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Chinese should take closer look at vocational training

Editor: Tong Xinxin 丨CCTV.com

12-07-2015 15:09 BJT

By Christina Kitova, associate partner at Hodges Media Communications, based in Oklahoma City, OK. USA

A new generation of young college-educated Chinese are emerging to the workplace, while there are numerous jobs available within the manufacturing and hospitality sectors in the nation. Nevertheless, too many new college graduates have made the assumption that being employed as a factory worker or in the services industry is considered a sub-standard career choice.

Somehow, millions upon millions of young Chinese have concluded they should all be pre-destined for better social status as they believe a factory worker is only for the poor and uneducated.

Accordingly, there’s a dramatic labor shortage in the manufacturing sector where more workers are needed to replace those who are aging. Meanwhile there’s an overwhelming shortage of office jobs available for recent graduates.

For the past few decades, China has spent large sums of funding to educate the youth, by producing many college graduates in the fields of engineering, math, and general sciences but only a select few have captured much success securing high-paying employment in their fields of expertise.

China has become a manufacturing giant on a global scale and many businesses throughout the world are operating in China to manufacture their goods and products, which generates massive amounts of revenue for the domestic economy as well.

Yet, a developing crisis has ensued where demand for manufacturing and production remains high but labor supply has gotten more scarce.

An increasing number of Chinese parents are expecting their children to become college graduates just for the sake of social status. They insist on their children obtaining professional positions within an office-type setting. But that’s not sustainable and, China would experience serious repercussions from such employment imbalances.

Recent graduates are no longer similar to their parents, who worked very long hours and would take any type of work in order to sustain a family and act as good providers. The new generation expects to get hired into high-paying office jobs to receive outstanding perks and to gain affluence. 

Additionally, the educational degrees which are obtained by most Chinese remain predominantly within the same fields that meet large job supply demands, therefore causing wages to drop further as employers experience hiring from a glut of young prospective candidates.

The new college graduates, who consider themselves to be part of a so-called special anointed class, are backing themselves into a dangerous economic corner, if such employment imbalances are not immediately addressed.

For a national economy to function at full-steam ahead, there must be a healthy balance between blue and white-collared jobs. The onus should be on academia to raising its standards on enrollment for higher education.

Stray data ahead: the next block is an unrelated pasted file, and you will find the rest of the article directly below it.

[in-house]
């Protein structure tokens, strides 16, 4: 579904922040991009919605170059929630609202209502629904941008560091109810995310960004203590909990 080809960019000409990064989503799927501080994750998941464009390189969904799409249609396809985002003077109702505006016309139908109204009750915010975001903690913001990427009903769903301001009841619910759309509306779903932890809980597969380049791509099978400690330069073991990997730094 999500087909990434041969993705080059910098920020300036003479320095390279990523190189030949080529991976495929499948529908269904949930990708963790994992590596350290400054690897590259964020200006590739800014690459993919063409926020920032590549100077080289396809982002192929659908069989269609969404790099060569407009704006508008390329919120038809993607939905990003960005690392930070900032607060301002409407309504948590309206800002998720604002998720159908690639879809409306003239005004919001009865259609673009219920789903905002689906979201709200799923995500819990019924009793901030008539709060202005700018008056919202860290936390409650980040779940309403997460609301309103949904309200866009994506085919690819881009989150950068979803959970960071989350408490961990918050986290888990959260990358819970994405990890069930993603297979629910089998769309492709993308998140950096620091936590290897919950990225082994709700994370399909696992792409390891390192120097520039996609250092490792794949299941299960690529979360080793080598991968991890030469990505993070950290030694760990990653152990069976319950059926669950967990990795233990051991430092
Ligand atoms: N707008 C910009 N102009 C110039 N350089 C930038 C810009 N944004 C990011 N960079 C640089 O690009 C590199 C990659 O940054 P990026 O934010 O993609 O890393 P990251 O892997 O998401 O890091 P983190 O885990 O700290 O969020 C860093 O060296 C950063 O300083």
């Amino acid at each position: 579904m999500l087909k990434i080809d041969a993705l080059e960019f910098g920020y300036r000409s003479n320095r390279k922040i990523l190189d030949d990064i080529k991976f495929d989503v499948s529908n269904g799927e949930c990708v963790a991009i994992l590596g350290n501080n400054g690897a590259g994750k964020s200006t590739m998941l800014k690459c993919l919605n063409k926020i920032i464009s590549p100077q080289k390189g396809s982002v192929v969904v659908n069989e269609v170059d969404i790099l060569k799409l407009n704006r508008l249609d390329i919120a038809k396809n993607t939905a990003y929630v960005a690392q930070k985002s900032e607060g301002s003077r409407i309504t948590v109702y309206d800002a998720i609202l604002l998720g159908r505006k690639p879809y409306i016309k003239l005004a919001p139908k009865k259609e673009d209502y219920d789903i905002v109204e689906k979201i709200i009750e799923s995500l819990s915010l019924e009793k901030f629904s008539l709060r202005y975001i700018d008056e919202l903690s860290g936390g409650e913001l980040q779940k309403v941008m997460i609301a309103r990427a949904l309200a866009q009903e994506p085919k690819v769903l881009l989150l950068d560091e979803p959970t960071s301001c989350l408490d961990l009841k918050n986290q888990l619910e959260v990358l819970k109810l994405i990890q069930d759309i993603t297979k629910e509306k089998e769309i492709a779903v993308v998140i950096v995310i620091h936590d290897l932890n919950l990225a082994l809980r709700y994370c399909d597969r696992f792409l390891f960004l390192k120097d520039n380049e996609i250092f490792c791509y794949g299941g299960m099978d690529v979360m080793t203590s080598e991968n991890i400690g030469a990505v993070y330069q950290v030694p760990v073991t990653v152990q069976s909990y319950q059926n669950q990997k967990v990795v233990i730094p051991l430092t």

Additionally, young Chinese should take a closer look at enrolling into vocational training programs that teach technical job skills for blue-collar work.

Too many graduates without a job or making contributions to their society would likely become a burden on the same society, which has created them. Let’s not forget, there are many jobs available in China and it has become a very attractive place to be employed.

But, the new graduates must understand that it is sometimes better and wiser to accept a manufacturing job and focus on getting promoted in the field, while still taking advantage of a greater education. This is a much better scenario than to stay underemployed, simply because you wait for a job as an office worker.

There is a real labor shortage taking place in China for skilled blue-collar labor. Meanwhile, it is possible that foreign workers could become more interested in getting hired into manufacturing positions and moving to China. Hence, that’s especially important to consider, since the construction and manufacturing industries will continue to boom for many years ahead.


( The opinions expressed here do not necessarily reflect the opinions of Panview or CCTV.com. )



Panview offers a new window of understanding the world as well as China through the views, opinions, and analysis of experts. We also welcome outside submissions, so feel free to send in your own editorials to "globalopinion@vip.cntv.cn" for consideration.

Panview offers an alternative angle on China and the rest of the world through the analyses and opinions of experts. We also welcome outside submissions, so feel free to send in your own editorials to "globalopinion@vip.cntv.cn" for consideration.



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